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Doing Cultural Anthropology:

Doing Cultural Anthropology

PowerPoint Presentation:

“you cannot make a person into an anthropologist; people are drawn to this field because on some level they already are anthropologists… I have heard anthropologists characterized as philosophers of human nature, pure scientists, humanitarians, thrill seekers, or even as people attracted to other cultures because they already feel alienated from their own. For my part, I have to admit that my motives are somewhat selfish. Although the idea of experiencing another culture has always been rather intimidating, it is not as frightening as the idea of having lived my life without having made an attempt to see outside of my own narrow frame of reference.” ~ Loretta Cormier “Kinship with Monkeys”

Cultural Anthropology:

Cultural Anthropology A brief history of Anthropology…. Takes shape as a discipline in the late 1800’s Highly influenced by colonialism and evolutionary theory Mostly comparative data collection and analysis; Based on other people accounts

History of Fieldwork:

History of Fieldwork “Armchair” approach 1870s “Verandah” approach Early 1900s Participant observation Today

Cultural Anthropology:

Cultural Anthropology Developed a theory of “Social Evolution” A linear ranking of cultures based on a host of criteria Savagery, Barbarism and Civilization Lewis Henry Morgan and Sir Edward Burnett Tylor (“Armchair” Anthropologists) Standpoint: the colonialist, Euro-centric perspective was inescapable for them. They could not fully see the perspective of the “other”

Cultural Anthropology:

Cultural Anthropology Franz Boas and the American tradition: Began his career in Germany; did field work among the Kwakiutl Father of American anthropology: insisted that grasping the whole of a culture could be achieved only through fieldwork and participant observation Rejected Social Evolutionary theories; believed all humans have the same capacity for culture

Cultural Anthropology:

Cultural Anthropology Franz Boas and the American tradition: Argued that cultures are products of their own history and are unique and particular Insisted that anthropologists free themselves as much as possible from ethnocentrism and practice cultural relativism. Tirelessly promoted human rights and justice Instrumental in shaping the four-field approach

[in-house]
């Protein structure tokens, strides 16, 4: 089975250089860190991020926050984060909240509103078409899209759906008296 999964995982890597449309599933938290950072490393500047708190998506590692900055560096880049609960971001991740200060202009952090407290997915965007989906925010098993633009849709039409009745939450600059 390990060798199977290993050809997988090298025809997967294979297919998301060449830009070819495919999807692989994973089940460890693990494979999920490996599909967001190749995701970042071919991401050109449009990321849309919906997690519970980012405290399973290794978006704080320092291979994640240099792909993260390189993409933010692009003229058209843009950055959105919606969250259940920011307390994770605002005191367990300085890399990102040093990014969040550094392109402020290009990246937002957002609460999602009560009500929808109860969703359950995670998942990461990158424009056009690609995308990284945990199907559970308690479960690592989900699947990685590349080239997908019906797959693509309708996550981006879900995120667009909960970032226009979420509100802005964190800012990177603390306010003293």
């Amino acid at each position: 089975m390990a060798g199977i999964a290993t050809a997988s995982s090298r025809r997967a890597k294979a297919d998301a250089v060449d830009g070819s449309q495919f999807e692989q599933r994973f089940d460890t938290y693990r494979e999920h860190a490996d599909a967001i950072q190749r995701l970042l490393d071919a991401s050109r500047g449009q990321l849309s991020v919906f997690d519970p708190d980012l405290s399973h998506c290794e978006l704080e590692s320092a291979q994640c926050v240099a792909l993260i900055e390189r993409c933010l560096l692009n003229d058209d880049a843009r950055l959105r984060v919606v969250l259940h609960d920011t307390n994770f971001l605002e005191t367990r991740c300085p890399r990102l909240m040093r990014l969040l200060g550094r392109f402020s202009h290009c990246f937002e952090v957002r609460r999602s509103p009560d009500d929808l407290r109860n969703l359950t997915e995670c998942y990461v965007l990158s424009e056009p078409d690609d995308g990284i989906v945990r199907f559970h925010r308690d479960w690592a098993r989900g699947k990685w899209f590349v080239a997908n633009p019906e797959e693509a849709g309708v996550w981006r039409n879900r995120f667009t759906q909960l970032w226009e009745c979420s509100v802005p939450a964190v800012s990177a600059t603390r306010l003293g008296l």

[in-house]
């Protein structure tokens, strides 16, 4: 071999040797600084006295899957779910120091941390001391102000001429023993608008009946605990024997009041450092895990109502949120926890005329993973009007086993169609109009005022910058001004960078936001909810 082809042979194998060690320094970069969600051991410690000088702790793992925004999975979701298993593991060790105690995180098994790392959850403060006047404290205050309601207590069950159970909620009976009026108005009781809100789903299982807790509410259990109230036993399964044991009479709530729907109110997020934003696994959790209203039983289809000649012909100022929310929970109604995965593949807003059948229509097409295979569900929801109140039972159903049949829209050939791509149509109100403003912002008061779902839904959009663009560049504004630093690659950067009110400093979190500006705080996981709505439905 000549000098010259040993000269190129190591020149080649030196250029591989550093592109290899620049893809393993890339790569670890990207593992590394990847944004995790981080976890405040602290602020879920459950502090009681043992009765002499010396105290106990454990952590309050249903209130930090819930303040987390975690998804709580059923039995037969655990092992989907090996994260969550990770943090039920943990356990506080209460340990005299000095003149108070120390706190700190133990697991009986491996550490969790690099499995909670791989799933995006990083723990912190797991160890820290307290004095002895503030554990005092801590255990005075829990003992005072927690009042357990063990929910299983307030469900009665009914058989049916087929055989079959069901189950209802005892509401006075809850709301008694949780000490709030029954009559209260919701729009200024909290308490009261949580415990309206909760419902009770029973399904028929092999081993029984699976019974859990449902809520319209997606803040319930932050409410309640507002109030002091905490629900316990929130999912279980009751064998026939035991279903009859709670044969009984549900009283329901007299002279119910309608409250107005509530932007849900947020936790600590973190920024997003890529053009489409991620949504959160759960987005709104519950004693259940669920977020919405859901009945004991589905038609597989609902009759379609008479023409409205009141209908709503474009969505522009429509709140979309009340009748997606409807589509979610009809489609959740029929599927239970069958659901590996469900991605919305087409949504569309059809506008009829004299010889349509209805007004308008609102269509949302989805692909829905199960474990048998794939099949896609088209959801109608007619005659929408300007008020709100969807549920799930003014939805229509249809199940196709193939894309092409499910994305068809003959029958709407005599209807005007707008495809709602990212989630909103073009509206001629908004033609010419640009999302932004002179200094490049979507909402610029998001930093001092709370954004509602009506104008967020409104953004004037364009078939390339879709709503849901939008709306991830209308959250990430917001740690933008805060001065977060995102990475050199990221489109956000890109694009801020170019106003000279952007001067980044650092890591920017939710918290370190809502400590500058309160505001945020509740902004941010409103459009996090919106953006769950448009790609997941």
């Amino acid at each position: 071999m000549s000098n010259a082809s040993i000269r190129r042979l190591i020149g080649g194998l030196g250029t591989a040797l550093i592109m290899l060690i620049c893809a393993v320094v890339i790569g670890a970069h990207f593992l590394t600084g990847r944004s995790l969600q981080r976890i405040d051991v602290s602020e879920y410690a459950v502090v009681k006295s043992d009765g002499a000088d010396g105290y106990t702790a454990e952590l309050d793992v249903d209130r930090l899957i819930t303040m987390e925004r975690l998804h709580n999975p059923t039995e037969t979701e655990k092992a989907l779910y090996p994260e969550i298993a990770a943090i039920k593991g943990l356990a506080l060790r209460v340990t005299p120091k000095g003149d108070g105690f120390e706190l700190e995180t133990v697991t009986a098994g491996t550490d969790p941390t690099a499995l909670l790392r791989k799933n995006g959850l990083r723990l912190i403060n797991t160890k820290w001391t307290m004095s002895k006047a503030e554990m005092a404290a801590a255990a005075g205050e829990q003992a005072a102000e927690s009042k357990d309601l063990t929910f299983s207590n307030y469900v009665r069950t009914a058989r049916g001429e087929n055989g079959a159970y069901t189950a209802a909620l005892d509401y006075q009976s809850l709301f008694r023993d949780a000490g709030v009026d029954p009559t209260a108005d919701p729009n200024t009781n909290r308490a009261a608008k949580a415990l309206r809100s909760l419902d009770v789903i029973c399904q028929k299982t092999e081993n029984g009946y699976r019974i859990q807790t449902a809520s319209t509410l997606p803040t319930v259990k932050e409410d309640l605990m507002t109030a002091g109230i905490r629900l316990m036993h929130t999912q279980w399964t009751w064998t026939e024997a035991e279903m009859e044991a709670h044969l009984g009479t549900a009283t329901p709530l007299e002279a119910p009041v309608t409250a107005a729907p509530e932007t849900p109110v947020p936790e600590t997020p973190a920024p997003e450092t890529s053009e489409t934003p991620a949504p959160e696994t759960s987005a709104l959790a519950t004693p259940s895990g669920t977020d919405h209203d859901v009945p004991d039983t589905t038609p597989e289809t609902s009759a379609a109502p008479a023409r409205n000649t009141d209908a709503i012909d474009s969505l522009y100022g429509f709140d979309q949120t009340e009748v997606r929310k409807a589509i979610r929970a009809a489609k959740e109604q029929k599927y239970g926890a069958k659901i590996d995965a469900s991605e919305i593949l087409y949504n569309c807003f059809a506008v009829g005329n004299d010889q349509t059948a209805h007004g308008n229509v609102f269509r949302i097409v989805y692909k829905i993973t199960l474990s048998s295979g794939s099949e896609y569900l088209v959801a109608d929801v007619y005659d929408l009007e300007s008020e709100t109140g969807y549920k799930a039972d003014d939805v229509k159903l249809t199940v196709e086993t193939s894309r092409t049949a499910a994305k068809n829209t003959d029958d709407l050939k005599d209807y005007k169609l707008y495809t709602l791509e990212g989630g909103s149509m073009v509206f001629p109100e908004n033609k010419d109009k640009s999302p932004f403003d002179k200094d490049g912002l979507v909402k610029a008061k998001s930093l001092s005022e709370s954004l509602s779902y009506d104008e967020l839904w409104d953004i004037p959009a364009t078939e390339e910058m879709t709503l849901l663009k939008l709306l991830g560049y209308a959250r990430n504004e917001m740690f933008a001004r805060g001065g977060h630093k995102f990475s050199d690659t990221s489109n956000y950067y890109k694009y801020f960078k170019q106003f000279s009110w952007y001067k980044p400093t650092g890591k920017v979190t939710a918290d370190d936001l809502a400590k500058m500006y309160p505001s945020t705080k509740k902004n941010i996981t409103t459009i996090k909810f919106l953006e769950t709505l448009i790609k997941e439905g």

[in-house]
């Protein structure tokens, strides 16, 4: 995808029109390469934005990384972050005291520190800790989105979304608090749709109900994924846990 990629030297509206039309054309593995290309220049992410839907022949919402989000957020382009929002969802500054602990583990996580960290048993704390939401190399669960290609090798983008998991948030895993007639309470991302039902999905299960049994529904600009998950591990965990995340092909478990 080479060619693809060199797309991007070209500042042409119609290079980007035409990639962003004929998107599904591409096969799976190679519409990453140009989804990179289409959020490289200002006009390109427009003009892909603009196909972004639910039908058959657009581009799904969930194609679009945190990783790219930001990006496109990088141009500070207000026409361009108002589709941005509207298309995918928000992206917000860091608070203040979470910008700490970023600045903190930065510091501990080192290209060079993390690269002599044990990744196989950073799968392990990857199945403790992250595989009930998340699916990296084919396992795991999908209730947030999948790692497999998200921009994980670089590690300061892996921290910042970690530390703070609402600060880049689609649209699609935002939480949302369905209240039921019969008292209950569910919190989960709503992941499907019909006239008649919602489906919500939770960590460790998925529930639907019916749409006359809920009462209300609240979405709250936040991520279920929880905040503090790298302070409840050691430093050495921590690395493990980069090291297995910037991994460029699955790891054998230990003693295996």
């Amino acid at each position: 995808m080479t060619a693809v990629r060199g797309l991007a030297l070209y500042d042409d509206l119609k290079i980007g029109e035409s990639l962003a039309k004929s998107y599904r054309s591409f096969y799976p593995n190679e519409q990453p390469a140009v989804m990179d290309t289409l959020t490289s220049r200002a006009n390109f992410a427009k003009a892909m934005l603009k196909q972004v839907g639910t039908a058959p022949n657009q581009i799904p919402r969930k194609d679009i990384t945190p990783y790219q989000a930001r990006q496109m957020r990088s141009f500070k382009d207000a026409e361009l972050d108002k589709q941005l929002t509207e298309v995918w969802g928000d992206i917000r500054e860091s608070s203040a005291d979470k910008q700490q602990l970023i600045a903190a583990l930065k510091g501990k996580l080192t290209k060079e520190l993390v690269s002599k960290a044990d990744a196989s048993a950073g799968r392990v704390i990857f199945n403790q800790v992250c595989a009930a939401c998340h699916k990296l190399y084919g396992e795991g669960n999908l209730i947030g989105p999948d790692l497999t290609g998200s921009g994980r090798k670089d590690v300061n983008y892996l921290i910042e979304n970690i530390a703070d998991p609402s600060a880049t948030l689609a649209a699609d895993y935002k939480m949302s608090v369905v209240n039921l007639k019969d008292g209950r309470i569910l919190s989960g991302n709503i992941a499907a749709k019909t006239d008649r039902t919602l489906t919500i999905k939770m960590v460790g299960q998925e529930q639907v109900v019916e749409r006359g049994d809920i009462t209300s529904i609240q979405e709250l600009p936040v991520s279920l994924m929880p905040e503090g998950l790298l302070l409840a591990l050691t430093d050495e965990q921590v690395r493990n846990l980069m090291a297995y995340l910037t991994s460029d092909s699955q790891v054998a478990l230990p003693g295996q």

Cultural Anthropology:

Cultural Anthropology Ethnocentrism: Judging other cultures from the perspective of one’s own culture. The notion that one’s own culture is more beautiful, rational, and nearer to perfection than others. Cultural Relativism: The notion that cultures should be analyzed with reference to their own histories and values rather than according to the values of another culture. This does not mean there is no objective truth

Culture Shock:

Culture Shock Feelings of… Uneasiness, loneliness, and anxiety that occur when a person shifts from one culture to another one Reduced competence as a cultural actor Can include problems with food, language barriers, and loneliness Reverse culture shock may occur after coming home

Cultural Anthropology:

Cultural Anthropology The British tradition Bronislaw Malinowski: Worked as a participant observer in the Trobriand Islands; Pioneer in fieldwork methods and practice Stressed the interrelations among the elements of the culture Developed ethnography centered on empathic understanding Description of social institutions, and cultural and psychological functions

Cultural Anthropology:

Cultural Anthropology Differences between the traditions: Malinowski : Emphasized the notion of function: contributions made by social practices and institutions to the maintenance and stability of a society “Structural Functionalism” Boas: Emphasized understanding cultures in their own context and history Similarities: Both have a strong emphasis of fieldwork and participant observation Publicly and scientifically opposed racism Agreed that all cultures are equally rational and none is superior to any other

The Ethnographic Method:

The Ethnographic Method Fieldwork: Firsthand, systematic exploration of a society Develops a holistic perspective about a culture It involves living with a group of people, participating in, and observing their behavior Participant Observation: The fieldwork technique that involves gathering cultural data by observing people’s behavior and participating in their lives Live and work within a community for at least a year Culture Shock: Feelings of alienation and helplessness that result from rapid immersion in a new and different culture.